Within every country, ideas of nationalism grow, weaken, and change over time. are those that threaten national unity by dividing a state. These might include differing religious beliefs, linguistic differences, or even physical barriers within a state. , on the other hand, tend to unify people within a country. A charismatic leader, a common religion or language, and a strong national infrastructure can all work as centripetal forces. Governments could also promote centripetal forces by unifying citizens against a common enemy, such as during the Cold War. Although the countries of Europe always had a significant amount of ethnic and linguistic variety, they typically maintained a strong sense of national identity. Religion in particular often worked as a centripetal force, uniting varying cultural groups under a common theological banner.
Religious adherence in Europe is shifting, however. In Sweden, for example, over 80 percent of the population belonged to the Church of Sweden, a Lutheran denomination, in 2000. By 2014, only 64.6 percent claimed membership in the church and just 18 percent of the population stated that they believed in a personal God (see Figure 2.12). This is indicative of a broad shift in Europe from traditional, organized religion toward humanism or secularism. is a philosophy emphasizing the value of human beings and the use of reason in solving problems. Modern humanism was founded during the French Revolution, though early forms of humanism were integrated with religious beliefs. Secular humanism, a form of humanism that rejects religious beliefs, developed later. refers broadly to the exclusion of religious ideologies from government or public activities.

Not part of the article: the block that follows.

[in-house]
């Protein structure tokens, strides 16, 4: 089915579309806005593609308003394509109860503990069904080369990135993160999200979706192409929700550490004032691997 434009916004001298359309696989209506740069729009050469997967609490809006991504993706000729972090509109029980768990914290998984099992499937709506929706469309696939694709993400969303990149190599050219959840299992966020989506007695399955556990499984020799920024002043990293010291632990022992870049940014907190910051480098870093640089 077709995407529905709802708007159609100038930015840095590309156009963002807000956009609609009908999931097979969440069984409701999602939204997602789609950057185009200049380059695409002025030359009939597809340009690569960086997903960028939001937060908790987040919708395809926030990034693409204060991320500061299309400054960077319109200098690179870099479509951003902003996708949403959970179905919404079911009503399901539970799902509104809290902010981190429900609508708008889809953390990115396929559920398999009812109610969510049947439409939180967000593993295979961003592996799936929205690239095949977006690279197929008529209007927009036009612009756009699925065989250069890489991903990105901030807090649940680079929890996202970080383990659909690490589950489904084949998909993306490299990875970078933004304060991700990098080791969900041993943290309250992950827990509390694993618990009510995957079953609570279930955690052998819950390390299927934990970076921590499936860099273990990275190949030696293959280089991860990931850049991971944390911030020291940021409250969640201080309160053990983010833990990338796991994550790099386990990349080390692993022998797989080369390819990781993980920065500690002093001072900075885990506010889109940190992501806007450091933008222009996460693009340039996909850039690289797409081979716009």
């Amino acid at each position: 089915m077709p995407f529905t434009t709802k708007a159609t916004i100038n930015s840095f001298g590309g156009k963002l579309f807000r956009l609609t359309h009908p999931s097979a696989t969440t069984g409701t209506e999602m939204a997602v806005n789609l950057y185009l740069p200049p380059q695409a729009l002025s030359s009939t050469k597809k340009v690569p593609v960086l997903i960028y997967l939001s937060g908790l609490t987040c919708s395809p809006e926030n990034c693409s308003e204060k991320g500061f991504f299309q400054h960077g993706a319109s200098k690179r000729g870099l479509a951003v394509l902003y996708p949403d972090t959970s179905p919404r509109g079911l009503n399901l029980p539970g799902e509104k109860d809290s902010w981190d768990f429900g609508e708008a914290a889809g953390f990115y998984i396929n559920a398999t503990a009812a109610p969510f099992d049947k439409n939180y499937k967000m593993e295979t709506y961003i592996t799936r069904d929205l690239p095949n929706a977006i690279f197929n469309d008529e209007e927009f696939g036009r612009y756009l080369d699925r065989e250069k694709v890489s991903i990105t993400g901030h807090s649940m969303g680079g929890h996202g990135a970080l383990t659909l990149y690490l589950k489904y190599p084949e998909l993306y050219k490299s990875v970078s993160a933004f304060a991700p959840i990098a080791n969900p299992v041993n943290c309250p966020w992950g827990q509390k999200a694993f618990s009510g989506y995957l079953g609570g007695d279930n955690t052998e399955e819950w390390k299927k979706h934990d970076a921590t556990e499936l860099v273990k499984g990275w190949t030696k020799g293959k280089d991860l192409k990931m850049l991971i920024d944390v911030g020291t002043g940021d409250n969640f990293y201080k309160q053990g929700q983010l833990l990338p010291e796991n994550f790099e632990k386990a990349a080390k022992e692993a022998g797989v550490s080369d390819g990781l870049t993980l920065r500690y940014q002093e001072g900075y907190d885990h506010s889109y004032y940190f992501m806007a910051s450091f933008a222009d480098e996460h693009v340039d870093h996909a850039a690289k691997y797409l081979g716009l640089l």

Geographers can examine how secularization has occurred in Europe; that is, how Europe has been transformed from countries with strong religious values to a more nonreligious society. In general, areas within the core of Europe tend to be more secular and thus some researchers link secularization with rising economic prosperity. Most Western European countries have strong social welfare programs, where citizens pay a higher percentage of taxes to support universal healthcare, higher education, child care, and retirement programs. These programs often serve as centripetal forces, unifying a country by providing government support and preventing citizens from falling into extreme poverty.
2.6 Current Migration Patterns and Debates